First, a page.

It’s gas tax decision day Sept. 3

Pasco County commissioners are up against a self-imposed deadline Wednesday where they will have to decide how they are going to fund a needed $8 million for road construction projects in the county.

And while there are really only three primary options on the table — the decision is not expected to be an easy one.

County budget director Annette Stahura is set to present those three options and any others commissioners bring up during what is expected to be a shorter-than-usual meeting in New Port Richey. Commissioners are being asked to either increase local gasoline taxes up to a nickel per gallon, increase property tax rates, or a combination of the two.

Increasing the gas tax is going to be the most difficult way to go, however, with four of the five commissioners needed to approve it. Outgoing commissioner Henry Wilson Jr., has already said he would continue his position from last year and not support increasing the gas tax, while commission chair Jack Mariano has been on the fence, but leaning against the gas tax.

Boosting property taxes, however, only requires three votes, although Commissioner Ted Schrader has said he is against increasing that tax to pay for new roads as long as the gas tax option is available.

Proponents of the gas tax say many consumers may not even feel it. Neighboring counties, they say, increased their gas taxes in recent years, and few of the gas stations actually passed that extra cost on to consumers, members of the county staff said. Those same proponents also discount the impact to businesses and such that need large amounts of fuel, since diesel fuel would not be levied the additional tax.

Those against the gas tax, however, say that there are no guarantees that gas stations won’t increase gas prices to compensate for the additional tax, and that the cost to consumers — including businesses who require large amounts of fuel — is unnecessary.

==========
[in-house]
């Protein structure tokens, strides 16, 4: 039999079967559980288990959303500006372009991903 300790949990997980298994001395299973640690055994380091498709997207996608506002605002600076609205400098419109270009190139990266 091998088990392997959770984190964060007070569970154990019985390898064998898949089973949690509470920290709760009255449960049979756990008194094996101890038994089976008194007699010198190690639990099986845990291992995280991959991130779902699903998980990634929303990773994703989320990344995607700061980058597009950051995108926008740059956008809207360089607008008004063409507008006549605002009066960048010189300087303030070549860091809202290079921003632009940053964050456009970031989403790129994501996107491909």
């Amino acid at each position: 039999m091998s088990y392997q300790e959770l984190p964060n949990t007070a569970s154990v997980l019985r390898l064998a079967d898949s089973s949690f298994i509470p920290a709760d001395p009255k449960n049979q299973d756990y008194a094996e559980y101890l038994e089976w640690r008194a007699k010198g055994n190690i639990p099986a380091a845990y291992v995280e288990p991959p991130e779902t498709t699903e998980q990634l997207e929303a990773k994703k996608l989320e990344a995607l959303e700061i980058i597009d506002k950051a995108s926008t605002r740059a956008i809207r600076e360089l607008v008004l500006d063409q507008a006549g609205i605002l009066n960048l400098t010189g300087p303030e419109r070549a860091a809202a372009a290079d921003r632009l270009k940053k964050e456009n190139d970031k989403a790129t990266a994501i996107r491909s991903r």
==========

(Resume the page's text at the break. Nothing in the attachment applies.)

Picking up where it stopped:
Each penny of gas tax is expected to generate $1.6 million each year, according to an internal county report. A full gas tax could, however, cost $37.50 more per year for driver, or a little more than $3 per month.

Raising property taxes, however, could have a larger impact to businesses than a fuel tax, according to an internal report. While a 5-cent gas tax would increase costs to small business owner by $250, raising property taxes instead to hit that $8.07 million mark would cost small businesses $478.That is based on a small manufacturing business with $200,000 property value and $1 million tangible property value.

However, the impact to the average homeowner for a property tax increase would be just under $20 a year for the full $8 million, assessed at homes with $100,000 in appraised value and $50,000 in homestead exemptions.

If the commission can’t come to a decision on how to raise the $8 million, seven short-term projects would be delayed up to 10 years. They include:

Construction of Bell Lake Road from U.S. 41 to Alpine Road — moved from 2015 to 2017

Right-of-way acquisition to expand DeCubellis Road from two lanes to four lanes from Little Road to Starkey Boulevard — moved from 2017 to 2019

Creation of an automated traffic management system on County Road 54 and State Road 54 from Progress Parkway to Curley Road — moved from 2017 to 2025

Right-of-way acquisition to expand County Road 54 from two lanes to four lanes from State Road 54/56 to Progress Parkway — moved from a one-year project to a five-year project.

Creation of an automated traffic management system on Little Road from Embassy Boulevard to Star Trail — moved from 2018 to 2027.

Right-of-way acquisition to expand Moon Lake Road from two lanes to four lanes from DeCubellis Road to State Road 52 — moved from a five-year project to a nine year project.

Construction of Starkey Boulevard from River Crossing Boulevard to DeCubellis Road — moved from 2018 to 2020.

Projects that would be completely moved out of the 15-year plan and placed in limbo include:

• Chancey Parkway from Fox Ridge to Morris Bridge roads
• Collier Parkway from Parkway Boulevard to Ehren Cutoff
• County Line Road North from East Road to Springtime Street
• Moon Lake Road from DeCubellis Road to State Road 52
• Ridge Road extension from Suncoast Parkway to U.S. 41
• Expanding Trinity Boulevard to four lanes from Little Road to State Road 54
• Twenty Mile Level Road from State Road 54 to Collier Parkway
• Two phases of the Zephyrhills Bypass extension, from River Glen Boulevard to Dean Dairy Road

The meeting is set to begin at 9 a.m., at the West Pasco Government Center, 8731 Citizens Drive in New Port Richey.

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